Author : EnrolmentDesk

There is a lot happening in the field of education and especially in India. While the United Nations sets targets to ensure that there is uniformity in education, the affluent witness education taking a turn towards technology. What’s really going on in the education sector and how is it going to influence the future generations is a pertinent question.

The United Nations has set a target to ensure a course of primary education for all the children including those below the poverty line by 2015. It is real that we are far from achieving this target. On the other hand, there is an outburst of preschools in India. If one goes about the list of preschools in India, we see affiliations to major organizations that are private based, and operate in chains.

There is again a huge difference in the way education is imparted in the public and private spheres though education in general is governed by the public sector with the central, state, and local levels.

Moreover, there is still a reminiscent of the past lingering. There are separate schools for boys and girls! This is ongoing despite initiatives like the Sarva Shiksha Abhiyan, which seeks the universalization of elementary education.

While there is slip between the cup and the lip with government initiatives, there are trends that are bound to change the way Indians would be educated.

  1. Education with technology: With the advent of iPads, ePads, Touch pads and many other applications on smartphones, education is moving the “E” way. This is opted more by younger generations and also has captured the imagination of a rural education with no need for infrastructure. Hence digital learning, E learning. It is far from competing with the regular methods, but is fast growing as a viable aid and alternative.
  2. Shift in teaching methodologies: More and more schools and colleges prefer to use interactive learning aids to enhance the learning experience of students. This trend has caught up in the metros with digital screens, computer labs, and the usage of internet, while the idea is still nascent in terms of rural education. There were a few instances of state governments providing tablets to students, but the results are not encouraging.
  3. Skewed seats to admissions ratios. There is a duality in this ratio that tends to be a pointer towards the performance of higher education in India. While there is high competition and low number of seats in top institutes of engineering and medical colleges, 35% of seats go vacant in managerial and engineering colleges (private). This is seen especially in admissions in B Tech. The reasons vary from lesser enrolments in higher education to the standard of the college.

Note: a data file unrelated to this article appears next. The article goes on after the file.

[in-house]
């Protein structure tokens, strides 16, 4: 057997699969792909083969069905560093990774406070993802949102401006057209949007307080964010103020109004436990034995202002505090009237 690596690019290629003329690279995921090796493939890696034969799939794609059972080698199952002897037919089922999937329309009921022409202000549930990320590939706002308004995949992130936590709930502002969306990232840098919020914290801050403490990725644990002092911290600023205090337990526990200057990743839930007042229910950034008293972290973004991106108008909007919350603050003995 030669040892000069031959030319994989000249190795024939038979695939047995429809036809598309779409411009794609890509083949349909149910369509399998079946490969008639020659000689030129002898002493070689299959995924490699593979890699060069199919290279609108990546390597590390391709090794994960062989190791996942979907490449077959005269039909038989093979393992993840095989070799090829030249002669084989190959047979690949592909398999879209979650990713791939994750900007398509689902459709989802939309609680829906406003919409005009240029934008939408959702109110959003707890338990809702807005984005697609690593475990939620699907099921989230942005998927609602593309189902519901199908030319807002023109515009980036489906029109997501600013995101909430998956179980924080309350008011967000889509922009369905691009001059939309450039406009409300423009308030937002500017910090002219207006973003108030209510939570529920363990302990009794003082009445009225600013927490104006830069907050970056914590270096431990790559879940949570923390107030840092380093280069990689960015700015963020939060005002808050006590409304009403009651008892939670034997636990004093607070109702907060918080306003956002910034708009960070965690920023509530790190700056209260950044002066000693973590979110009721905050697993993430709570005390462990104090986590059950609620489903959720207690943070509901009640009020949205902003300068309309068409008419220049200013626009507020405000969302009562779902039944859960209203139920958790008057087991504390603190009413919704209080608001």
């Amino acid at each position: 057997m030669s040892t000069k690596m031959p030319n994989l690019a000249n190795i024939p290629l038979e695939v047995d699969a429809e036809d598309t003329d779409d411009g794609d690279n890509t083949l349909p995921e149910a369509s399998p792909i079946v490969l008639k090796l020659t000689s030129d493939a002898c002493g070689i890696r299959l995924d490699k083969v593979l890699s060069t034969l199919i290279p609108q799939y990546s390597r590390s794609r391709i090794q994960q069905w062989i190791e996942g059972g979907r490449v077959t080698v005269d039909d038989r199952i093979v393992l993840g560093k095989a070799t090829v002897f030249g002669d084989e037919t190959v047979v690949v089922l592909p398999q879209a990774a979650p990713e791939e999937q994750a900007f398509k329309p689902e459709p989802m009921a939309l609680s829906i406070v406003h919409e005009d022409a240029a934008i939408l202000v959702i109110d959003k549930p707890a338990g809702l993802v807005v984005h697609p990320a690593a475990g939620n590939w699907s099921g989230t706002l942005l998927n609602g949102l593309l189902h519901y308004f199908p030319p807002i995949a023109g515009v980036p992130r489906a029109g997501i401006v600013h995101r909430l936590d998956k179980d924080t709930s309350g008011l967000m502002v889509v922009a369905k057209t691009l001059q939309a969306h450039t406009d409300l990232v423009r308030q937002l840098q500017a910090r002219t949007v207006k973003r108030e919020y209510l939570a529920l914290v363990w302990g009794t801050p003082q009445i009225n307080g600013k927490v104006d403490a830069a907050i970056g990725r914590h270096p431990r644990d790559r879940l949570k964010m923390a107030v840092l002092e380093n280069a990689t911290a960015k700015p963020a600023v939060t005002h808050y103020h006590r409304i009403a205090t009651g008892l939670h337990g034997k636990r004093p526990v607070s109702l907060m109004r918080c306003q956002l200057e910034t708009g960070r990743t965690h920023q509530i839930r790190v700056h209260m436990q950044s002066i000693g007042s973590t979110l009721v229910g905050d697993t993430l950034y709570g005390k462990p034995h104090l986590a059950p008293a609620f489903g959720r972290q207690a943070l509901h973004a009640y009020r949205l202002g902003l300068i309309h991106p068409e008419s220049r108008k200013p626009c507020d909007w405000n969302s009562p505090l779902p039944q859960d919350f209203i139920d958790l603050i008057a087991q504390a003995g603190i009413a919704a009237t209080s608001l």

4. Gap in education when compared to global universities. This is something that has to be worked out immediately. Not a single Indian university features in global top tens taking into consideration the edifice of the entity called Indian education. The sole reason for this is the lack of research based approach in our universities and the lack of intellectual environment as quoted by Prof Ramamurthy Natarajan ex-chairman of AICTE.
  5. Examination and evaluation system. There have been some changes in this aspect, but by and large a lot has to be done to address the maladies of this system. For example, we see top intermediate colleges vying with each other for ranks than the overall standard of education.
  6. Admission process. This is the most influential trend that seems to churn the system of education in India right now. The advent of internet has changed the way we look at admissions in schools and colleges. As against the traditional approach where a handful of administrative staff handle the entire process, there is a clear movement towards the digital sources. Many online educational portals have emerged and have done some good work being bridges between the institutions and the students. They have acted as the third party players who with their vast resources have made it possible to connect the students to the right institutes from preschools to postgraduate colleges in India.